One of the wine’s components. It is present in every wine, although it varies in its level, bringing a sensation of freshness when balanced and a bitter taste when the level is high.
Flavour that remains after a wine is tasted, indicating its complexity. Depending on the wine and its characteristics, it could either be short, long, sweet, dry, spicy.
The potential of a certain wine / lot to be kept in wooden barrels or bottles, throughout time, due to its complexity and characteristics. It’s determined by experienced oenologists and tasters in the tasting room.
The period of time a certain wine is kept in wooden barrels (see wood-aged), considering the interaction between the characteristics of the wine, the particularities of each type of wood and the presence of oxygen. Some wines may even age in bottle (see Bottle-aged), deprived of oxygen.
Alcohol percentage / content
Final percentage of alcohol of a wine due to the fermentation and / or fortification process(es). In the case of Port Wine, is always comprehended between 18º and 22º.
Organoleptic sensation (scent, “smell”) provided by a certain wine. Considering its characteristics and ageing process, it could be fresh, floral (rockrose, particularly in Douro Wines), frutie (wild/red/black berries, fresh or tropic fruits), oaky, toasted, smoky, dry, spicy, peppery/spicy.
It is one of the final characteristics of a certain wine; harmony between all its components (sugar, acidity, bouquet).
General name for a wooden container used for ageing wines. Depending on the capacity and purpose, could be divided into:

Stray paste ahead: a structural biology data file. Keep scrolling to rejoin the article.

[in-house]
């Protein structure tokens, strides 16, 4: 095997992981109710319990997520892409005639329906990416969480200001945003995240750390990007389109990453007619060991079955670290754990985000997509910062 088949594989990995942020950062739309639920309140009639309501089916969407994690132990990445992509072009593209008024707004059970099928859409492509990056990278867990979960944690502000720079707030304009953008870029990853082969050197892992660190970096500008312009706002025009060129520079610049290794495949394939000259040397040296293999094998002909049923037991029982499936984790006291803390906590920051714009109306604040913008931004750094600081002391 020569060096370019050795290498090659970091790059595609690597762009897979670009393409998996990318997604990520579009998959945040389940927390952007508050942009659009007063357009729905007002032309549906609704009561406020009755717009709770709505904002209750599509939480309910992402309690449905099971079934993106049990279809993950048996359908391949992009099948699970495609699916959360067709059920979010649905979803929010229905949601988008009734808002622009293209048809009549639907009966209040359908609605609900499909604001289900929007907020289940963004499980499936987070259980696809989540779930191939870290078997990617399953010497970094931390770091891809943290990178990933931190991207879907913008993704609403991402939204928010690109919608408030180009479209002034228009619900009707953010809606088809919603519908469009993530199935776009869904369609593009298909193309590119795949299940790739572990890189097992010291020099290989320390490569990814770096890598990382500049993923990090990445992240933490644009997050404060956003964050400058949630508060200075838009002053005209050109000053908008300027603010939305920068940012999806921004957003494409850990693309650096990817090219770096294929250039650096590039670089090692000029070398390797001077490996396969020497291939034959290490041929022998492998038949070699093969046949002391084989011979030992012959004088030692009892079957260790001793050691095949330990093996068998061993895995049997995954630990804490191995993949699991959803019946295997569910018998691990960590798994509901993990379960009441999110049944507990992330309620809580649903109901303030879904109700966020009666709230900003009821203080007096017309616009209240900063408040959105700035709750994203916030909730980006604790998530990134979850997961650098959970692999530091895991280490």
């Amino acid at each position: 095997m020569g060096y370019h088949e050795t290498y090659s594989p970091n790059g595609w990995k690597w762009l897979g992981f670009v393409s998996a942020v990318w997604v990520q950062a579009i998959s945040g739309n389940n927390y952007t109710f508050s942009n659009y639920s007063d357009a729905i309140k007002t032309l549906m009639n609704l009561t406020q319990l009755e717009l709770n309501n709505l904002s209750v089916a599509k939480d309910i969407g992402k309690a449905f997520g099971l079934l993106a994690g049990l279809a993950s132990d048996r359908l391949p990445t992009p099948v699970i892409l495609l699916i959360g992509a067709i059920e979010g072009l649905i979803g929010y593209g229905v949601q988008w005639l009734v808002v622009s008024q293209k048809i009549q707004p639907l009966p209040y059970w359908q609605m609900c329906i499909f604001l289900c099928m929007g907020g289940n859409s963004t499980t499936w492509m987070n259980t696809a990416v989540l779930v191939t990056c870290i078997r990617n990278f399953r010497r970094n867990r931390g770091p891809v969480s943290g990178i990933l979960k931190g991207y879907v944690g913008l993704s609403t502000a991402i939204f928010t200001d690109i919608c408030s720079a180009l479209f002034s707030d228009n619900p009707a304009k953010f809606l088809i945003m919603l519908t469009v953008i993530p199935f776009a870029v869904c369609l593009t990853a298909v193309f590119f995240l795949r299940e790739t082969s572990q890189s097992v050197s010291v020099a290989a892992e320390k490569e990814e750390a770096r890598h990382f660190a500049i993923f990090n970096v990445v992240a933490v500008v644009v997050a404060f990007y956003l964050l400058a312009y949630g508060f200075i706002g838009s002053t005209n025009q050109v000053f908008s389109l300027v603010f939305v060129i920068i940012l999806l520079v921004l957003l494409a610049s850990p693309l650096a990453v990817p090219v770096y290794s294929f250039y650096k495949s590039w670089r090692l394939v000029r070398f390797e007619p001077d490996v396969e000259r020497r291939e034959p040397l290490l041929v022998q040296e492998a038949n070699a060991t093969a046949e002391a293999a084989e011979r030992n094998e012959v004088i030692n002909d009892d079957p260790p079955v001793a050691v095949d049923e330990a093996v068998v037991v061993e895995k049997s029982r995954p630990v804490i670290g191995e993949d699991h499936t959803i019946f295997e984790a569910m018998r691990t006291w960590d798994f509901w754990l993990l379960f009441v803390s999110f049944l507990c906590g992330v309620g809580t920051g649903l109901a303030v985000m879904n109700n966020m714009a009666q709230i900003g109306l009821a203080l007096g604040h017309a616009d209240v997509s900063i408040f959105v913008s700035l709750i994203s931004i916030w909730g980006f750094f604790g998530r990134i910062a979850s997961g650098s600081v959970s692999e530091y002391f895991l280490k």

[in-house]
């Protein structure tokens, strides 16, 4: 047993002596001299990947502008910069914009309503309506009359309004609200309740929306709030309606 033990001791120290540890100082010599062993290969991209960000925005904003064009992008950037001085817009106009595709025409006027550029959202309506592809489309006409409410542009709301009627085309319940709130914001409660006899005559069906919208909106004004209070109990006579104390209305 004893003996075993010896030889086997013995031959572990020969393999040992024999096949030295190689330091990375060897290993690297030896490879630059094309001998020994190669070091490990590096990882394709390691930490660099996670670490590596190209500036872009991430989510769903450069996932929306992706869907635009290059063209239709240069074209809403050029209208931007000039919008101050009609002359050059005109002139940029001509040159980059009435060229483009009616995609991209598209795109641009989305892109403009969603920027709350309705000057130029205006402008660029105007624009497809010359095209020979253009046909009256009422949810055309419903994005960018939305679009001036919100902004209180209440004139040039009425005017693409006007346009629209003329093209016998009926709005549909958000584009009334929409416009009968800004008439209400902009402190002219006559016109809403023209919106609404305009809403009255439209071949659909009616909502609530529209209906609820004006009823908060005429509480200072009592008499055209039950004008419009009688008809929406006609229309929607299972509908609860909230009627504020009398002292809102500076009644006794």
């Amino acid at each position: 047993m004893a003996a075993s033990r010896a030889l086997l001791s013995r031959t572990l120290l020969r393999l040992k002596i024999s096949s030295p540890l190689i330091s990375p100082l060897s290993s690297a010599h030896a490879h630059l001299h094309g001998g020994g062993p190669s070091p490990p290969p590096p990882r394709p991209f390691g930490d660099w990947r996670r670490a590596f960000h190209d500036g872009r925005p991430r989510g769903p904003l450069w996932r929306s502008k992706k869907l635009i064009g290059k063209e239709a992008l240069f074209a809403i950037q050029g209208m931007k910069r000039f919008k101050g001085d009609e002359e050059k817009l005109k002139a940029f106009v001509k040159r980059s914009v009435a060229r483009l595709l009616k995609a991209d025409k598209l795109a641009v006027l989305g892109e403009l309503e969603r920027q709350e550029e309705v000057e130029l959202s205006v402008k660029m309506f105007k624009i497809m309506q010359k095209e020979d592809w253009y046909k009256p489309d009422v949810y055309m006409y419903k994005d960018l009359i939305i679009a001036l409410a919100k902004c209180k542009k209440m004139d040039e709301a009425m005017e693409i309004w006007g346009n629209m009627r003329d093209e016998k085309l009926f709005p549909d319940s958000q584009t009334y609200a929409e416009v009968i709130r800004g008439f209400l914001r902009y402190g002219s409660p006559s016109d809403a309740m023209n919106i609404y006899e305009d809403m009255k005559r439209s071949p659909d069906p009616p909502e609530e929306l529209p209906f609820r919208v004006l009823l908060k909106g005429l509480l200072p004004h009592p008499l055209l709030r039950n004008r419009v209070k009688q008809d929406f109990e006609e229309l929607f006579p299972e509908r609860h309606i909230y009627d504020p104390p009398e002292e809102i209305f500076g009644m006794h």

Cask: used to age Tawny Ports; its capacity varies, but at Cockburns’s is between 600 lts and 700 lts;
Tonnel: used to age mostly Ruby Ports, but it can also be used for Tawny Ports; its capacity varies, but the average at Cockburn’s is 10 000 lts;
Vat: used to age Ruby Ports; its capacity varies, but the average at Cockburn’s is 50 000 lts;
Other containers: stainless steel or concrete containers, with capacity for several thousands of litres; used mostly for wine storaging, not ageing.
Unit of measurement of the sugar level of a certain wine.
Unflitered wines with an ageing process occuring mostly in bottle. In most cases, the ageing potential of those wines is long and most will be kept in the bottle for several decades. Appropriate for consumers following a vegan diet. Wines included in this category are Vintage, Single Quinta Vintage and Late Bottle Vintage Bottle-aged.
The wine’s aromas, fragrance, smell
First stage of the grape’s growing cycle, which normally takes place in March. Stage in which the first green shoots sprout from the buds.
Type of wood used in certain barrels.
An artisan whose main task is to build wooden barrels or guarantee their preservation, weather by repairing or cleaning them. The tools and equipments used by the Cockburn’s coopers are still traditionnal.